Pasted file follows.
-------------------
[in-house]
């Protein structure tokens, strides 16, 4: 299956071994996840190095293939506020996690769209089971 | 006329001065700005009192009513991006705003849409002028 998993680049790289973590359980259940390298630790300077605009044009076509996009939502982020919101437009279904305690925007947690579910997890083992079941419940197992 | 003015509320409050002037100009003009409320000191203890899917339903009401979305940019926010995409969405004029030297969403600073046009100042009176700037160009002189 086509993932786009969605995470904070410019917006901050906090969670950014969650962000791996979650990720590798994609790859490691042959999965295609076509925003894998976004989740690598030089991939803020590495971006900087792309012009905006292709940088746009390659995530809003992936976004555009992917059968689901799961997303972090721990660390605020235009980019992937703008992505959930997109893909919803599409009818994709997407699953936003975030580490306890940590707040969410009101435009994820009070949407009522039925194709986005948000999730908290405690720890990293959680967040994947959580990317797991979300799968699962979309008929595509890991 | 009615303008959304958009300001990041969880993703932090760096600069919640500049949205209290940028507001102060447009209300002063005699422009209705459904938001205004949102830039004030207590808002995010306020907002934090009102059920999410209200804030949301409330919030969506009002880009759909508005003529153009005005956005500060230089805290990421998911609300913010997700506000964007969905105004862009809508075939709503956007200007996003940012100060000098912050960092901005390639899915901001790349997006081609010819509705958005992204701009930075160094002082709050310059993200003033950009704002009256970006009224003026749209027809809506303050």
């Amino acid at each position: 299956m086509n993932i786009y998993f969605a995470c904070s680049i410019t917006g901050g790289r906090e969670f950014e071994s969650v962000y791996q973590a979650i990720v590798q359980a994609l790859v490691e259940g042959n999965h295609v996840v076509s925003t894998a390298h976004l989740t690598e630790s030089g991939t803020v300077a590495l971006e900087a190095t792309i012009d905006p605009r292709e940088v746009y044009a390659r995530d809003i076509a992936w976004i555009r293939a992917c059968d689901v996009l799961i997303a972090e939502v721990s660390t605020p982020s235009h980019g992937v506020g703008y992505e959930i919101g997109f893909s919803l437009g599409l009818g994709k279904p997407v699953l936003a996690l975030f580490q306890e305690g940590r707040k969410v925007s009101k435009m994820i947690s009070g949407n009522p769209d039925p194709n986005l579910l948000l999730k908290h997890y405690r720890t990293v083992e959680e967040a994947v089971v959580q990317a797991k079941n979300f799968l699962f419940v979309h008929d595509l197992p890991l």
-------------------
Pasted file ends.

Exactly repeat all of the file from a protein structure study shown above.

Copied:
[in-house]
């Protein structure tokens, strides 16, 4: 299956071994996840190095293939506020996690769209089971 | 006329001065700005009192009513991006705003849409002028 998993680049790289973590359980259940390298630790300077605009044009076509996009939502982020919101437009279904305690925007947690579910997890083992079941419940197992 | 003015509320409050002037100009003009409320000191203890899917339903009401979305940019926010995409969405004029030297969403600073046009100042009176700037160009002189 086509993932786009969605995470904070410019917006901050906090969670950014969650962000791996979650990720590798994609790859490691042959999965295609076509925003894998976004989740690598030089991939803020590495971006900087792309012009905006292709940088746009390659995530809003992936976004555009992917059968689901799961997303972090721990660390605020235009980019992937703008992505959930997109893909919803599409009818994709997407699953936003975030580490306890940590707040969410009101435009994820009070949407009522039925194709986005948000999730908290405690720890990293959680967040994947959580990317797991979300799968699962979309008929595509890991 | 009615303008959304958009300001990041969880993703932090760096600069919640500049949205209290940028507001102060447009209300002063005699422009209705459904938001205004949102830039004030207590808002995010306020907002934090009102059920999410209200804030949301409330919030969506009002880009759909508005003529153009005005956005500060230089805290990421998911609300913010997700506000964007969905105004862009809508075939709503956007200007996003940012100060000098912050960092901005390639899915901001790349997006081609010819509705958005992204701009930075160094002082709050310059993200003033950009704002009256970006009224003026749209027809809506303050």
């Amino acid at each position: 299956m086509n993932i786009y998993f969605a995470c904070s680049i410019t917006g901050g790289r906090e969670f950014e071994s969650v962000y791996q973590a979650i990720v590798q359980a994609l790859v490691e259940g042959n999965h295609v996840v076509s925003t894998a390298h976004l989740t690598e630790s030089g991939t803020v300077a590495l971006e900087a190095t792309i012009d905006p605009r292709e940088v746009y044009a390659r995530d809003i076509a992936w976004i555009r293939a992917c059968d689901v996009l799961i997303a972090e939502v721990s660390t605020p982020s235009h980019g992937v506020g703008y992505e959930i919101g997109f893909s919803l437009g599409l009818g994709k279904p997407v699953l936003a996690l975030f580490q306890e305690g940590r707040k969410v925007s009101k435009m994820i947690s009070g949407n009522p769209d039925p194709n986005l579910l948000l999730k908290h997890y405690r720890t990293v083992e959680e967040a994947v089971v959580q990317a797991k079941n979300f799968l699962f419940v979309h008929d595509l197992p890991l």